Texas Burning: 63 Fires Since Sunday; More Than 300 Houses Damaged or Destroyed

The fire in Bastrop County has burned more than 14,000 acres.

Sept. 5, 2011 -- High winds and drought conditions are fueling dozens of fires in Central and East Texas that have scorched thousands of acres, burned hundreds of homes and claimed lives.

A 20-year-old woman and her child died in their trailer home Sunday near Gladewater, Texas, unable to escape the inferno that one longtime Texas sheriff said was the fastest-moving fire he had ever seen. That fire has since been extinguished.

The largest wildfire currently burning in the state began Sunday afternoon in Bastrop County and has blackened more than 14,000 acres, caused over 5,000 people to evacuate and damaged or destroyed at least 300 homes, according to fire officials. The 16 miles wide and four miles long blaze, southeast of Austin, continues to rage unchecked.

"It's a monster, and it's zero percent contained," said Texas Forest Service spokeswoman Jan Amen.

In response to the fires Texas Gov. Rick Perry cancelled his planned appearance at a Labor Day forum in Columbia, S.C., today as well as events in California tomorrow to return to Texas, a spokeswoman for Perry told ABC News.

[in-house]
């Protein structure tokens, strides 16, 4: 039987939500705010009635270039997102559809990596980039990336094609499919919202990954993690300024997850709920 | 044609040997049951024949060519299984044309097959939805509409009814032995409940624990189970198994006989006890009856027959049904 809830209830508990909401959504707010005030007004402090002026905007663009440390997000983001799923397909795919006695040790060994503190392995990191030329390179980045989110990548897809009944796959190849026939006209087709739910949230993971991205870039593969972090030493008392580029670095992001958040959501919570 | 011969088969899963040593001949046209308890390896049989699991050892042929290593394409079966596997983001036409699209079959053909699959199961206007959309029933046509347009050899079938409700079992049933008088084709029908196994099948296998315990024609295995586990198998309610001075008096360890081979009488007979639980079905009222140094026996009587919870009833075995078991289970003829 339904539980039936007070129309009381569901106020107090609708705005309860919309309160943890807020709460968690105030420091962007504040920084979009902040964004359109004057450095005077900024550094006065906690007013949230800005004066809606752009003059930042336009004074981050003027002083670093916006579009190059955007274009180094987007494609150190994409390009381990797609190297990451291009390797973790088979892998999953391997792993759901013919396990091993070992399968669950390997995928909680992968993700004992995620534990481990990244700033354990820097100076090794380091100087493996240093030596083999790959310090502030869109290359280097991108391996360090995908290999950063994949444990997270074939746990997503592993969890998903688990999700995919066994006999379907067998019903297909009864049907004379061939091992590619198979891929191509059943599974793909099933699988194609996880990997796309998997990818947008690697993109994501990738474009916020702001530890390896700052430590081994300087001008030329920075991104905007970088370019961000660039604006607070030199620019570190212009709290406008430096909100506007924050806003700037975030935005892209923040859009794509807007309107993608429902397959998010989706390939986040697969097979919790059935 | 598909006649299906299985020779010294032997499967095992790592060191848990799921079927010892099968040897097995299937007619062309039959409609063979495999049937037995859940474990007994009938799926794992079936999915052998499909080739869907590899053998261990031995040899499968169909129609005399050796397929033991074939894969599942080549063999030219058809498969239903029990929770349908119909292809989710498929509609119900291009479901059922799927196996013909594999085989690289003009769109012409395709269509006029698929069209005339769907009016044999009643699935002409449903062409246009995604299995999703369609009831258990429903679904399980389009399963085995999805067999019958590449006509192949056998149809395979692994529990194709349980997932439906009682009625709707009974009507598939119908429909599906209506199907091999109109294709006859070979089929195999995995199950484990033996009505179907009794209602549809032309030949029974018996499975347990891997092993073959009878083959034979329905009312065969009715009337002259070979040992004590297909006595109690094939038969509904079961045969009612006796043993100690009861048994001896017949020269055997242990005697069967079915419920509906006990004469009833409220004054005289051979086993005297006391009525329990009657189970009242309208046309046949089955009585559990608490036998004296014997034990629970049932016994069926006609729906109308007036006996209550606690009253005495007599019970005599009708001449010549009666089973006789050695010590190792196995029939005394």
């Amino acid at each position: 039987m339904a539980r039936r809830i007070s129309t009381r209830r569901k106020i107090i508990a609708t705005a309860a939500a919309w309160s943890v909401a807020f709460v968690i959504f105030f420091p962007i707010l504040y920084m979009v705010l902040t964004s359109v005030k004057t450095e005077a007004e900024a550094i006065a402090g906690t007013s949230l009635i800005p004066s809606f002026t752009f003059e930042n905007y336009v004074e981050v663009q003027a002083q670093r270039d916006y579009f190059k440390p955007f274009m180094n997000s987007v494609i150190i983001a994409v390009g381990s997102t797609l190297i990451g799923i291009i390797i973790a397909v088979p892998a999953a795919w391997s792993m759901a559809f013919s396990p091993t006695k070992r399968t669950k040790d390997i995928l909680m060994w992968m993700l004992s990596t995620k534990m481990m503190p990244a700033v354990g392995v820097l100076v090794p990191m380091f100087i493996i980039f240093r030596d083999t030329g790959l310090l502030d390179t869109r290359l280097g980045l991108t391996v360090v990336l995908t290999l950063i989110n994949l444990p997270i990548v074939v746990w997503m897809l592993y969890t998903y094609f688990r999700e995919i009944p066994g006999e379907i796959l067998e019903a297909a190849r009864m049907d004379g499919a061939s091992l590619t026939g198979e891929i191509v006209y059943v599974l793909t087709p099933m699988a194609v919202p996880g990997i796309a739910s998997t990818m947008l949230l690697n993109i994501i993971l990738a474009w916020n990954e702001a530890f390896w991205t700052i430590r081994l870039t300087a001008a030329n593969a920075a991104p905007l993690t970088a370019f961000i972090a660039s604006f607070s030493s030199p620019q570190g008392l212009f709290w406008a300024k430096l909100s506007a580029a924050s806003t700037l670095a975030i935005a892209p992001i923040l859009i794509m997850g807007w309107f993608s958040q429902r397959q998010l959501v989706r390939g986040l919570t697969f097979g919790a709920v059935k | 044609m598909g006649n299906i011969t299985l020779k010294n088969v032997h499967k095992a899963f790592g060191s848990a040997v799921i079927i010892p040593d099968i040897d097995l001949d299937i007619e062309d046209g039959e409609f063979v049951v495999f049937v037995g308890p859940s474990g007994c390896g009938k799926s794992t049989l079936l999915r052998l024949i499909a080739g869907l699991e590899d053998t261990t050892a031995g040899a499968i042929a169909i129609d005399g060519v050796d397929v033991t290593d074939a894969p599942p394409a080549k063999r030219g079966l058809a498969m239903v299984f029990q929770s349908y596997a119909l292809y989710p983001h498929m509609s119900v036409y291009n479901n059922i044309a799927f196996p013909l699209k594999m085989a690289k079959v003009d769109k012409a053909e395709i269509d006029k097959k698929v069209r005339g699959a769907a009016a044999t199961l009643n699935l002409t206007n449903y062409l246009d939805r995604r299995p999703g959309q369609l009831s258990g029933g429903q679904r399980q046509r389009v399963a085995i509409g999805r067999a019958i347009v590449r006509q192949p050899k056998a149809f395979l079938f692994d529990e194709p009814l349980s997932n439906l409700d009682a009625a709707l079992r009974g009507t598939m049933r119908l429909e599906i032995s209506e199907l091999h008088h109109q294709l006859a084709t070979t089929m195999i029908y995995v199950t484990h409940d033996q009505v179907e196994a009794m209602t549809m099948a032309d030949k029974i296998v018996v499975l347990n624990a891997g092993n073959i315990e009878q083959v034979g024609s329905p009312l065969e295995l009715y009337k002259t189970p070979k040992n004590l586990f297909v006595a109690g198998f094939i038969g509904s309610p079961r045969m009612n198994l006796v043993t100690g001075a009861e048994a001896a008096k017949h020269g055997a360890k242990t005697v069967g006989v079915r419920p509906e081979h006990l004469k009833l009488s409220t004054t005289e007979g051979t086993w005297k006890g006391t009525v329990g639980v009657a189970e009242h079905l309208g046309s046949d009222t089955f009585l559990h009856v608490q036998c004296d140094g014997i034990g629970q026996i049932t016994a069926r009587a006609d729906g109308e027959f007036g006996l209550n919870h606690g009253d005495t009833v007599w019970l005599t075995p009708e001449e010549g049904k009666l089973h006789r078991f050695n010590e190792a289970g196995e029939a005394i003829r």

"Our state has got wildfires that are running quite wild at zero containment right now and the winds are supposed to pick up again," Perry said.

Since Sunday, 63 fires have started in the state and 251 of Texas' 254 counties were under outdoor burn bans. Texas is experiencing its worst drought since the 1950s.

Amen said the fire in Bastrop is unsafe to fight from the ground and that they are using National Guard helicopters and four heavy tanker planes to wage an aerial assault on the flames.

Many residents were forced to flee quickly with the fire right on their doorstep.

"While we were grabbing our things you could feel the heat of the fire and there was smoke in our house already," said one woman who was forced to evacuate. "We just grabbed our dog and packed as much stuff in our car as we could."

Other residents left with only the clothes on their back and now fear having to start anew.

"I'm petrified because the fire was in my yard," said another woman. "I'm sure that my house is gone."

The Associated Press contributed to this report.